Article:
cover image Grasshopper


Barbara Vine. Harmony, $25 (400pp) ISBN 978-0-609-60789-3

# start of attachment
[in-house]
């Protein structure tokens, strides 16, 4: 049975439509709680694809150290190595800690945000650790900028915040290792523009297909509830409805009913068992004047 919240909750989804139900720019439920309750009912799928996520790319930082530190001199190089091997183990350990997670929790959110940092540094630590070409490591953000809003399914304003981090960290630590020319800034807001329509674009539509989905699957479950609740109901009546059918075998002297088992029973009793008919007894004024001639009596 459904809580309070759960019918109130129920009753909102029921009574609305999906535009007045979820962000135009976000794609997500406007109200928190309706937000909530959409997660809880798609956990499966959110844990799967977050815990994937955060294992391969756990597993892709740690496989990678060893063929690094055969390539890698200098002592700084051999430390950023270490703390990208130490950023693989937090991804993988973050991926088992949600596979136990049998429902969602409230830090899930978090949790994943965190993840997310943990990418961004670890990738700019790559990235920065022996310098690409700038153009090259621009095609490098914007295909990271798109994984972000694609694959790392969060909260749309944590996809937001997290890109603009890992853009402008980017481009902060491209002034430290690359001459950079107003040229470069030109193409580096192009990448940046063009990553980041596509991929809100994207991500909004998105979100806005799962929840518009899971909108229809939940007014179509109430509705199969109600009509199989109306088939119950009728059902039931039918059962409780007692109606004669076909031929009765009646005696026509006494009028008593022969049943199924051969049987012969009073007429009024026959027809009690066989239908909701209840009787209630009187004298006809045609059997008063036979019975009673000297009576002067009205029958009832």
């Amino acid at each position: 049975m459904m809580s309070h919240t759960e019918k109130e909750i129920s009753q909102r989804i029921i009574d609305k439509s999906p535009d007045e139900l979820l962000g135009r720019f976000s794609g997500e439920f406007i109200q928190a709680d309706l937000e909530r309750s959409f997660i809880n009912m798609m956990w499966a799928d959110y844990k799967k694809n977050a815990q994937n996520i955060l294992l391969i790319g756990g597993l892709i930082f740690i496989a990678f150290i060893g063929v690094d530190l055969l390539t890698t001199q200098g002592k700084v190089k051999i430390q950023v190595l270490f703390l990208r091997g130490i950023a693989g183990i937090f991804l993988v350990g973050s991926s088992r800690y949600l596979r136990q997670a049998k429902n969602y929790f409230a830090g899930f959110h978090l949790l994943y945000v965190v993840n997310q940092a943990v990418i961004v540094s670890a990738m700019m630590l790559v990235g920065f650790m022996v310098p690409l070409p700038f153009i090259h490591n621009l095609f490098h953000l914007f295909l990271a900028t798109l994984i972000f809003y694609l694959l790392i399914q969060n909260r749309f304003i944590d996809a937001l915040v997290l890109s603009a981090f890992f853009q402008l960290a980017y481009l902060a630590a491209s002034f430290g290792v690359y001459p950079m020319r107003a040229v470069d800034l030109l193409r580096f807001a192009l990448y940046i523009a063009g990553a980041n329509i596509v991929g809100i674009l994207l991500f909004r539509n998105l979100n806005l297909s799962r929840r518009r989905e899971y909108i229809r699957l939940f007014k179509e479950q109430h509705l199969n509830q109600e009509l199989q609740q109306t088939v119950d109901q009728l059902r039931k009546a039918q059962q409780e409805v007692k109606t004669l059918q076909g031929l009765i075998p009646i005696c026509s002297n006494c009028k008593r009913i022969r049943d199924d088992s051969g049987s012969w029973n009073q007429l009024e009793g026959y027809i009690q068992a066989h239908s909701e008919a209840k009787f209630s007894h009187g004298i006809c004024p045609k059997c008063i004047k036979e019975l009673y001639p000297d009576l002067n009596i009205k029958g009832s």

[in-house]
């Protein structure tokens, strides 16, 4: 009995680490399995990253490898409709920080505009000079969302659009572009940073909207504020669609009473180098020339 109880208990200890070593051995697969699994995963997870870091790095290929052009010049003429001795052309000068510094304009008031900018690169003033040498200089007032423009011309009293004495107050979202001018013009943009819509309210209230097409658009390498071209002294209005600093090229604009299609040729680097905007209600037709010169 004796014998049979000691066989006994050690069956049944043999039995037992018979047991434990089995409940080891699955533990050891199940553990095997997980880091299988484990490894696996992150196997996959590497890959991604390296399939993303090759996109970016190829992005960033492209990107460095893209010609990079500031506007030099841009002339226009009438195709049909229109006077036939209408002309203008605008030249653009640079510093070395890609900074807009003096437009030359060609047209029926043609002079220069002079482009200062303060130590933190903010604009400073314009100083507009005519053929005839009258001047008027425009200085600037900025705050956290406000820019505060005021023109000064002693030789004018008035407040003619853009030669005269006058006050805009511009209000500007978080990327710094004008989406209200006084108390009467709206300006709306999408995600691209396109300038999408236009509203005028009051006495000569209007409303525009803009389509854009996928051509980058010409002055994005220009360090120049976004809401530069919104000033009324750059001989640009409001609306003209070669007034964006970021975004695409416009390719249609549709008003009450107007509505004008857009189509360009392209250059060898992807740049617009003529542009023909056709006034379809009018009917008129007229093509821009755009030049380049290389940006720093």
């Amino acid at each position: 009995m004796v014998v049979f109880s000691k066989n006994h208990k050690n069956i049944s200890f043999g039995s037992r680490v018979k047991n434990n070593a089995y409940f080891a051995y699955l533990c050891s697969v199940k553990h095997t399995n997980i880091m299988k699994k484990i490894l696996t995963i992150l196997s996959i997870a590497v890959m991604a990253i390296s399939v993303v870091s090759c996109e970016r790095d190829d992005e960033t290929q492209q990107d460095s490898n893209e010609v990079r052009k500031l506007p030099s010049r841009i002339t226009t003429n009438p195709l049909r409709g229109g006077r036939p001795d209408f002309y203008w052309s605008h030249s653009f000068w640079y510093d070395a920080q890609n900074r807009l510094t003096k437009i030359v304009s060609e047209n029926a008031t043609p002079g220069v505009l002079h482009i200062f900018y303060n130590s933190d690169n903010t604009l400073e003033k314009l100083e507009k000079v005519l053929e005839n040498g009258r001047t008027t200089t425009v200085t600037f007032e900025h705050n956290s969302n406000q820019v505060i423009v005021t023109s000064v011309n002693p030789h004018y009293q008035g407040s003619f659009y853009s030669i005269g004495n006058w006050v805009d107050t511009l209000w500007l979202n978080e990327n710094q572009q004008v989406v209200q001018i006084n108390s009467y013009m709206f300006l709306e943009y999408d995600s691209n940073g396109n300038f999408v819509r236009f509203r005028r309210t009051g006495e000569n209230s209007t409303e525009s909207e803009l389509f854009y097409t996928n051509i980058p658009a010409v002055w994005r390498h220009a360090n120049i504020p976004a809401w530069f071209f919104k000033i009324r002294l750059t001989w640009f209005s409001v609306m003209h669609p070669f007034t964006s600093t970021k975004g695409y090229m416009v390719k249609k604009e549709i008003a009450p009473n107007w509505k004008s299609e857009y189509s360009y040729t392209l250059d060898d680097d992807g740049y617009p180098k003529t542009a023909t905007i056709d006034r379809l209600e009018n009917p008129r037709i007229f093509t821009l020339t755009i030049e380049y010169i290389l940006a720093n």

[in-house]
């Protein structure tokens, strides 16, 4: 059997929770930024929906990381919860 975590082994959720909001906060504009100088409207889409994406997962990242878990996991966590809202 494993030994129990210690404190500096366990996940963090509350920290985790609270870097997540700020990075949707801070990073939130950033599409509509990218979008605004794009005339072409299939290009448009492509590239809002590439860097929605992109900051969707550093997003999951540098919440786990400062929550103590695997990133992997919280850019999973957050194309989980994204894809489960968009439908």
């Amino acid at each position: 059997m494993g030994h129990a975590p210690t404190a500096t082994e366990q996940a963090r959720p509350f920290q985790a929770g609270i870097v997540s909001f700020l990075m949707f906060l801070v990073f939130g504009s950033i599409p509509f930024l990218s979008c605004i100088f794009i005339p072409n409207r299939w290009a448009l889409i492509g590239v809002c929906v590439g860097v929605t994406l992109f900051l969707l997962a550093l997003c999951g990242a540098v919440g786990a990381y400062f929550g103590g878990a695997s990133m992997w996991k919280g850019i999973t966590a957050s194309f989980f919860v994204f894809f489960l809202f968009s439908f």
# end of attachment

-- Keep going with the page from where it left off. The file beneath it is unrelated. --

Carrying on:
Writing under her Vine pseudonym, Ruth Rendell offers another of her intriguing, multifaceted psychological suspense novels (The Chimney Sweeper's Boy and The Brimstone Wedding, etc.). The narrator here is Clodagh Brown, who, as a child growing up in Suffolk, loved climbing trees, then steeples and eventually pylons whose steel arms carried electricity across nearby fields. Resembling giant grasshoppers from a distance, close-up they embodied high-voltage, lethal danger; indeed, a teenage Clodagh survives a tragic accident involving a pylon and her first love, Daniel, before she leaves home at 19 for college in London. She finds classes boring, whereas walks through Victorian neighborhoods, with five-story row houses, decorative cornices and quaint chimneys, enchant her. Clodagh almost forgets the claustrophobic terrors she's suffered since childhood until she collapses in a pedestrian underpass and is rescued by an archetypal savior named Silver. On the top floor of his mostly absent parents' home, Silver provides a haven for a disparate group: exotic Wim, mentor to would-be roof climbers; Liv, who, after an accident, can't face descending to street level; and amoral Jonny, who interests Silver because he is ""a real life burglar."" Silver has a small trust fund, so he's free to cultivate ""the habit of happiness."" He and Clodagh fall in love, and both become intrepid midnight roof climbers. As youthful idealists, they determine to help a couple harassed by tabloids accusing them of kidnapping a child. Their ill-fated attempt leads to a terrifying climax. Although readers know that Clodagh, a beguiling heroine, has survived to become a successful electrical engineer, and is newly married, the story of her youthful adventures is enthralling, and the conundrums she faces in her life because of her love of heights make for an ingenious story told by a master of suspense. (Oct.)